By Simon Johnson
At 11am ET this morning, from the Cash Room at the Treasury, Secretary Geithner will lay out his vision (and hopefully some convincing details) regarding how to get the US financial system back on its feet. What should we listen for as indications that this is heading in the right direction?
1) If there is a “once and for all” audit of the banking system, as President Obama seemed to say yesterday, what do we learn about the toughness of the rules under which this will be conducted? Annoucing a thorough assessment is potentially a positive step, but vagueness spells trouble (for us, not the banks) down the road. We need this audit to force major banks to use market prices to mark down fully their portfolios; anything else is evasion and procrastination.
2) Are there any indications that the Treasury will pursue other policies that are tough on the bankers? We already know that in terms of executive compensation, Mr Geithner argued for - and won - very weak limitations (or, you might say, a generous insurance scheme for their future bonuses). And the NY Times is reporting that he also prevailed on whether bank executives should lose their jobs or bank shareholders suffer further losses. Is there anything at all in the speech that would at least make the CEO of a major bank frown? Writing in the Financial Times yesterday, Lloyd Blankfein (head of Goldman Sachs) essentially said that it is “business as usual” - is there any sign Secretary Geithner will call his bluff?
3) Is the Secretary using private equity to reform or to shore up the banking system? Any hint that Treasury will send private equity in to clean up banks and clean out their managers would be most welcome. But if today’s proposals bring private equity’s interests into line with the bankers, e.g., because they both gain from hidden government subsidies in a private-public toxic assets acquisition, that is not helpful. The financial lobby is powerful and our only hope is to split it and use, for the time being, some of the Finance Oligarchs against the others.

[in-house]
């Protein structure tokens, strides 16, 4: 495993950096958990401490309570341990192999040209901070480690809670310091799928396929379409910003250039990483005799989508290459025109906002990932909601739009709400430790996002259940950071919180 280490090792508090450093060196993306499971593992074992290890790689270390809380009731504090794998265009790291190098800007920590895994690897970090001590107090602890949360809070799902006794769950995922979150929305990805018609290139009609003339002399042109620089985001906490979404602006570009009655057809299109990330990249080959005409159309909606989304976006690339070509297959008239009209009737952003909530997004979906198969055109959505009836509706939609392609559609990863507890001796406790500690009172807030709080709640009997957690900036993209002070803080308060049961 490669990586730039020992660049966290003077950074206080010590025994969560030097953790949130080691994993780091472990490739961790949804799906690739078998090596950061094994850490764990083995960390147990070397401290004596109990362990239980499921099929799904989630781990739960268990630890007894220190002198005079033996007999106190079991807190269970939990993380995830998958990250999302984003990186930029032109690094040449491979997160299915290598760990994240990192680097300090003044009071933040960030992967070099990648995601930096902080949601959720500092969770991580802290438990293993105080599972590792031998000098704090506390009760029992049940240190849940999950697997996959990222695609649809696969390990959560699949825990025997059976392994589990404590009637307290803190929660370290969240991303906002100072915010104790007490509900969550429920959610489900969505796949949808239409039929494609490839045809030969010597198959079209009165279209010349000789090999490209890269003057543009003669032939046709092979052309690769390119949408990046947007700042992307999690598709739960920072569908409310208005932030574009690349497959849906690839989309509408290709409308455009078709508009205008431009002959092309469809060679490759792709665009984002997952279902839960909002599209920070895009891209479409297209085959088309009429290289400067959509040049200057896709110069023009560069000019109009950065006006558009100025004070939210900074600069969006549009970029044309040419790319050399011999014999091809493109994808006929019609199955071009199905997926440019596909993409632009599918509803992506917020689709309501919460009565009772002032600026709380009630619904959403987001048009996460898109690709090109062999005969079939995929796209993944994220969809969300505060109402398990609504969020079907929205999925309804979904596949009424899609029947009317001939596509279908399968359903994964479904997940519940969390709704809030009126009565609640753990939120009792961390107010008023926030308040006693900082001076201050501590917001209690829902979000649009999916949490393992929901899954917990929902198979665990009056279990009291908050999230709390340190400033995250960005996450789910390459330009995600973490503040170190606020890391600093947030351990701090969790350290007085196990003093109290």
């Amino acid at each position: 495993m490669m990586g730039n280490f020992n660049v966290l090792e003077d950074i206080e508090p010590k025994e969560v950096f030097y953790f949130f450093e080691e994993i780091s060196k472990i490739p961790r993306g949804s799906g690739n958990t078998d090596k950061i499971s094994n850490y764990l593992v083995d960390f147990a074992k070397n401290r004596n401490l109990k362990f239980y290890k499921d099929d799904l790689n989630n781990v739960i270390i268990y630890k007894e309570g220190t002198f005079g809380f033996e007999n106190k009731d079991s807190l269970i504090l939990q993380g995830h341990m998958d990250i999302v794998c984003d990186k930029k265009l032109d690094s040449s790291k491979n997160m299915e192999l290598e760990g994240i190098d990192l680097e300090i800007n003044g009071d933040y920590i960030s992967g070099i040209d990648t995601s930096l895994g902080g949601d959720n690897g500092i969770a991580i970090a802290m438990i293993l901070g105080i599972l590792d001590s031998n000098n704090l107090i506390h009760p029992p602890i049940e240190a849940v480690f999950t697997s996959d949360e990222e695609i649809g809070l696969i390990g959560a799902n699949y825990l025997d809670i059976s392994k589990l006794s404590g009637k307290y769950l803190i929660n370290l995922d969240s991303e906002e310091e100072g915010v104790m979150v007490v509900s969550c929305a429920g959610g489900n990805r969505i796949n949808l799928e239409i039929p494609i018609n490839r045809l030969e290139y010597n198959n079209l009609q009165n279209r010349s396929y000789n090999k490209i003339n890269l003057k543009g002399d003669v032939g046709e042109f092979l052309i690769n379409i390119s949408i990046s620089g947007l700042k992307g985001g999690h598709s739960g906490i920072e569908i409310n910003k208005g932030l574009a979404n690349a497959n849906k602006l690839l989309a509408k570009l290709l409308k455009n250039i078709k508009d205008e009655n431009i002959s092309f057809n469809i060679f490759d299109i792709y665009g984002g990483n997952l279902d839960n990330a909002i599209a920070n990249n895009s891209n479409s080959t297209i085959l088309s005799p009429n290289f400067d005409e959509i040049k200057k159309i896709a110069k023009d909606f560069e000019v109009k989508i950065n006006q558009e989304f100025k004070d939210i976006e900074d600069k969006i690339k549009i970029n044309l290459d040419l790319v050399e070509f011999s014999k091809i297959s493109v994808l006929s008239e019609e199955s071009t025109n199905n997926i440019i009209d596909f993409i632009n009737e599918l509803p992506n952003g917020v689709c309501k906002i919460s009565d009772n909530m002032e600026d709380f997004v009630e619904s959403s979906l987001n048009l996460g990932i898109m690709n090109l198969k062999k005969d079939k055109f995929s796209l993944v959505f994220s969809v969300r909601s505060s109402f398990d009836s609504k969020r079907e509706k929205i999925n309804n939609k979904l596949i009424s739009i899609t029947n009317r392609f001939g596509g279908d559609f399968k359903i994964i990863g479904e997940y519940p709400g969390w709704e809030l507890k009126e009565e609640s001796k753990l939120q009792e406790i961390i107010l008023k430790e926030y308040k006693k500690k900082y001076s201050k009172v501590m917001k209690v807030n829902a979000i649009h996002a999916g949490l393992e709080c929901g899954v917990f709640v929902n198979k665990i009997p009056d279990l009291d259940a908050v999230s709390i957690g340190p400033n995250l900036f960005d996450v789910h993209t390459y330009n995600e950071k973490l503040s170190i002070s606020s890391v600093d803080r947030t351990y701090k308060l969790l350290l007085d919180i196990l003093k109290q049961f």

4) Then, of course, we have to figure out how to contain the power of the Oligarchs who win big. It would be a major breakthrough for the Secretary to recognize, in any fashion, that the largest banks are “too big to exist.” Is there even a hint that he thinks the size and concentration of our banking system is a problem, and that our new regulations and supervisory structures should take this on? Does he make any move that would create incentives or pressure for large banks to break up (or to be broken up by new owners)?
5) What is the market reaction? If the stock prices of the largest, most troubled US banks are up after his announcements, that means the market is expecting further generous handouts for these compananies and the people who run them. This is a rare instance when a Treasury Secretary’s words should aim to push down at least some prominent stock prices.
I’ve talked over the past few days with people with extensive financial market experience, with journalists who’ve covered every angle of this story, and with academics who think about these issues all day and night. And I’ve had remarkably similar conversations with each. After a short warm-up on the depth of our predicament and the excess of our bankers, the person looks at me and says: “of course, we should just nationalize.”
Personally, I don’t favor nationalization in the sense of the government trying to run the banking system. But I increasingly feel that, ultimately, the government will have to (a) properly recapitalize the banks, (b) as a result, acquire the right to determine who are the next private owners of these banks, and (c) bring in private equity and other financial interests to clean up the banks (yes, oligarch v. oligarch). I don’t know how long it will take to get there, but I’m afraid most of the time between now and then will be wasted.
Unless Secretary Geithner can lay out an alternative path with convincing detail today, my expectation remains: The banks will not be fixed with the current approach, and the true reckoning still lies before us.
(Along these lines, our detailed proposed questions for Secretary Geithner’s Senate hearings, this afternoon and tomorrow morning, are here.)